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Colca Canyon Trek, Peru – A Complete Guide [2024]


Covid-Related Travel Update Jan 2024 – Peru is now open to international travelers. And as per Supreme Decree 130-2022-PCM in Peru’s official gazette El Peruano, Covid entry requirements and all other regulations and restrictions were lifted from November 2022. You can also look at the official website of the Peru government for more information. My Peru Visa guide for Indian citizens would be helpful, too.

Daring Colca Canyon, Peru

I did not know about the Colca Canyon in Peru until I reached Arequipa. When everyone in Arequipa asked me if I was going to do the Colca Canyon trek, I nodded. As a lazy researcher, I believe in improvised navigation. I had no idea what to see in Peru and went with the flow.

When I decided to do the Colca Canyon hike, I didn’t know Colca is twice as deep as Arizona’s Grand Canyon. The travel company with whom I booked a two-day Colca Canyon tour asked if I had any trekking experience; I thought about my recent Villarrica Volcano endeavor. I nodded. Though the volcano had improved my confidence, trekking into the 3,300 meters deep Colca sounded ambitious.

But without hiking Colca Canyon, my Arequipa visit would have been incomplete. So I paid 120 soles for the two-day hike, ate a heavy dinner, and hit the bed early.


Bolivia Visa for Indians (From India & SA) + Extension Process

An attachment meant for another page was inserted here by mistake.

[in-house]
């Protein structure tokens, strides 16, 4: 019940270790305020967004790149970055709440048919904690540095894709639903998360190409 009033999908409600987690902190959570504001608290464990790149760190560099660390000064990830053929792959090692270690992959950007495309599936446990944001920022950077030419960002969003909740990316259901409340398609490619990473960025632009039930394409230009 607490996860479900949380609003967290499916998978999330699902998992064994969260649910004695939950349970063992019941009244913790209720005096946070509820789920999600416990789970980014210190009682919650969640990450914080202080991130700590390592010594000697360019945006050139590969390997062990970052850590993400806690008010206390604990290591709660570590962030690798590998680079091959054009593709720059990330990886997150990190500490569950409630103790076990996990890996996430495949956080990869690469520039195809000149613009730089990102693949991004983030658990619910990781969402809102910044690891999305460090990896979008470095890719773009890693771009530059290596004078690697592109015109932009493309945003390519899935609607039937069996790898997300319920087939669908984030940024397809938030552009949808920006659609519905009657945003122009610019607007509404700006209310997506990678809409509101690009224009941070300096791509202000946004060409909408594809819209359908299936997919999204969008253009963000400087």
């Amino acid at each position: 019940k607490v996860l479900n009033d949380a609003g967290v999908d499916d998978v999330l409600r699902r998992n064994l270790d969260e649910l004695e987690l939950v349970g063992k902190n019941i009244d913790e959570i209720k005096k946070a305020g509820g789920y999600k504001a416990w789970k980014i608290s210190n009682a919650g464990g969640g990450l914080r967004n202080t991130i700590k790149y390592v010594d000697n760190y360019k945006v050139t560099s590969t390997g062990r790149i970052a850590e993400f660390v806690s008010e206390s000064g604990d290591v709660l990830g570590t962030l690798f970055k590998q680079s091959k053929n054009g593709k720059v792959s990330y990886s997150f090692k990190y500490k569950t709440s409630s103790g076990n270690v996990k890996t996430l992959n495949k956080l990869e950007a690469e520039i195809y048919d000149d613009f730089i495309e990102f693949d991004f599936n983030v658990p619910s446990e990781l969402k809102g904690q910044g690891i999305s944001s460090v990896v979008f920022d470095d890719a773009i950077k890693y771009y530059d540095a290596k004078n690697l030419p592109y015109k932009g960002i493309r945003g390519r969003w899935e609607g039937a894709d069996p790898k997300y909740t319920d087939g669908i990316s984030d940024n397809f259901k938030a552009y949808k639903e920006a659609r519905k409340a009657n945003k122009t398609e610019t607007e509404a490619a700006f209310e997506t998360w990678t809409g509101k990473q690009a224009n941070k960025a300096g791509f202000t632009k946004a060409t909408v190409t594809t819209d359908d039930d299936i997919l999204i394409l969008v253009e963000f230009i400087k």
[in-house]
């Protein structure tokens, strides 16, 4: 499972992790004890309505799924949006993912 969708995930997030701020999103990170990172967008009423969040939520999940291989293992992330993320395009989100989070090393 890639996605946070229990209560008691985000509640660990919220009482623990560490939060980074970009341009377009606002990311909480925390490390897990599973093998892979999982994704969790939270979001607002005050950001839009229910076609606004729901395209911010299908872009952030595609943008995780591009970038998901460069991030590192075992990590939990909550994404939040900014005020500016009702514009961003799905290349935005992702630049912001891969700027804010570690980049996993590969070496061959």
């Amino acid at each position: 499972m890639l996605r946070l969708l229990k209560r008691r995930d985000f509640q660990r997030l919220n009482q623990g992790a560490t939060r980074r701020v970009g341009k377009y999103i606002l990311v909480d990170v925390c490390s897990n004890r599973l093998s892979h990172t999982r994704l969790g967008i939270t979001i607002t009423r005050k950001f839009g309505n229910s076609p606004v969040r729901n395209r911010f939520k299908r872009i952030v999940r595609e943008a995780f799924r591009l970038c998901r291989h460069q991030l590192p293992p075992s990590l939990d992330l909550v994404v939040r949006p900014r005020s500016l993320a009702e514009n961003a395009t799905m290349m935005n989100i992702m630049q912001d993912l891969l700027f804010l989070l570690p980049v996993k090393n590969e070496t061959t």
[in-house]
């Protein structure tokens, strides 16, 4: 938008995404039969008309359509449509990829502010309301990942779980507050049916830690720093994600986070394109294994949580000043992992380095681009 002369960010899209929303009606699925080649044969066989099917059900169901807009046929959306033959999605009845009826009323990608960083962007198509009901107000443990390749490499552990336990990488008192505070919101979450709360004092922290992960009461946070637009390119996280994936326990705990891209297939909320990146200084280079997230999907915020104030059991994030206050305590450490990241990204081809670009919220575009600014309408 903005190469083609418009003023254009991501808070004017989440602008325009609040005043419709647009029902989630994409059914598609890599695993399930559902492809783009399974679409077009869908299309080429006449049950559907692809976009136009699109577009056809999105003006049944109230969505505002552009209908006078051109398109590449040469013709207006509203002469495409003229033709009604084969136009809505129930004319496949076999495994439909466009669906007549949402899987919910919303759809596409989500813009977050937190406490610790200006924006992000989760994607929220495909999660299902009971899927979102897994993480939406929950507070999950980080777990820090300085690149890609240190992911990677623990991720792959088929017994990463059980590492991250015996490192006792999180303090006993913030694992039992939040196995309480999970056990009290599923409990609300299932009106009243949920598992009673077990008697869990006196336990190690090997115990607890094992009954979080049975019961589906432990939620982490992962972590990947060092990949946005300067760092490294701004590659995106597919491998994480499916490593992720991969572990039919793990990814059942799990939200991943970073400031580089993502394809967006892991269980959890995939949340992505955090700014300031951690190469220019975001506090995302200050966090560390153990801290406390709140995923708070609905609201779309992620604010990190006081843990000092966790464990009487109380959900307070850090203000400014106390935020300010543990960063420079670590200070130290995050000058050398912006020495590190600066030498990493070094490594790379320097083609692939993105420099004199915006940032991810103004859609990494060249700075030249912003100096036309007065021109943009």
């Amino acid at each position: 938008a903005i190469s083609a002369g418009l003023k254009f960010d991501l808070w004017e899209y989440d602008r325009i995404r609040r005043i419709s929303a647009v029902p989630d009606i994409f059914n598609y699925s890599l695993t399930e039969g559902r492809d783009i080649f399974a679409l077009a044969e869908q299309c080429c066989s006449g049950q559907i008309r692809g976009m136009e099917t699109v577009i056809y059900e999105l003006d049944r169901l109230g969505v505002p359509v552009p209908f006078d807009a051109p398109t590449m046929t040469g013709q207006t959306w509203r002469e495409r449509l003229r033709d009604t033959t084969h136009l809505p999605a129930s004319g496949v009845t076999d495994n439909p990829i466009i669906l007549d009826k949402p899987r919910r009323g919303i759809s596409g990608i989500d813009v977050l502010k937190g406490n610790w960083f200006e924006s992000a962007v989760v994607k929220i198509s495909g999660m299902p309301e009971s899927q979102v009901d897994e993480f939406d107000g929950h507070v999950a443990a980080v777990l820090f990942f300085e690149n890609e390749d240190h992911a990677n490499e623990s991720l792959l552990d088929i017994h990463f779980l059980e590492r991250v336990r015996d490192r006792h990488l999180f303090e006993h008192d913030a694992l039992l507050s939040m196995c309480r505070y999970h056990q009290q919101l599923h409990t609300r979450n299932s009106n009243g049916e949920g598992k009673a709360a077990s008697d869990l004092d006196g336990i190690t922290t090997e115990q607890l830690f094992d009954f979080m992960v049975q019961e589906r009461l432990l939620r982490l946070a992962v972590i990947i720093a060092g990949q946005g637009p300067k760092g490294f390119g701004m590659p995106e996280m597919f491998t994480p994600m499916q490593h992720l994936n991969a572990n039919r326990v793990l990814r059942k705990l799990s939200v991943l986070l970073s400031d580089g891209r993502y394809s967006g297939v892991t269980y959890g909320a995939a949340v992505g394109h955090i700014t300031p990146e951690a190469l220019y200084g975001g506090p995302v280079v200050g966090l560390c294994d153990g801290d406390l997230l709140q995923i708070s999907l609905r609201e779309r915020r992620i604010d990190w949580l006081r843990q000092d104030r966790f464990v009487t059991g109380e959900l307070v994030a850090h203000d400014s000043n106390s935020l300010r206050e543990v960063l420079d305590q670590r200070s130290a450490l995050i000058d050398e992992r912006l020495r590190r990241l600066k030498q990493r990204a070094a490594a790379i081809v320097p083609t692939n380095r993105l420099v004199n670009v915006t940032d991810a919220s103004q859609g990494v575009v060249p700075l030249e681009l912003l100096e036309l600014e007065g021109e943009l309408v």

flags-in-the-salar-de-uyuni-tour-of-bolivias-salar-de-uyuni image used as feature image for bolivia and chile visa controversy for indians

Bolivia gives a visa on arrival to most western countries, to other South-American countries such as Chile and Peru, and India. But this on-arrival visa is only available at Santa Cruz and La Paz airports (and perhaps at a few land borders). The Bolivia visa on arrival for Indian citizens (and others) costs USD 55 (and sometimes even $120 or $160). You also need crisp currency notes else your money won’t be accepted.

As I was crossing into Bolivia via land, I decided to get a visa for Bolivia beforehand. I went to the Bolivian consulate in Cusco. The visa application process was fast; Bolivia visa for Indians is free; and I had the visa in an hour.

I have received mixed reviews about the visa on arrival in Bolivia from Indian travelers. It’s not surprising as getting visas for Indians is always a mixed experience. But posts and forums such as these shows that even citizens of other countries (and when I say other country I mean the US) are also struggling.

If you are planning to get a Bolivia visa on arrival, please confirm by calling the Bolivian consulate in your home country. Ask them about the requirements, prepare your documents, and in the above forum it is also suggested to fill an online application form and get it stamped by the nearest consulate.

Well, I just found it easier to get a Bolivia tourist visa for Indian citizens through the Bolivian consulate.


Bolivia Travel Guide [2024] – Everything to Know


Covid-Related Travel Update Jan 2024: Bolivia is now open to international travelers. As far as I have researched, Bolivia doesn’t seem to have any travel restrictions. Please do consult your local Bolivian embassy for precise information at the time of travel.

When I think of Bolivia, I remember stout, brick-red mountains. Women adorning traditional Bolivian clothes mending potatoes in fluorescent open fields. Bolivian men with wrinkled faces driving taxi up the steep streets and roads.

Potato and cheese empanadas being sold in kiosks on the streets in Bolivia. Bolivian soaps running on the television in local food courts.

People marching against the democratic government and Chile. Golden sunshine beaming in through the blue sky.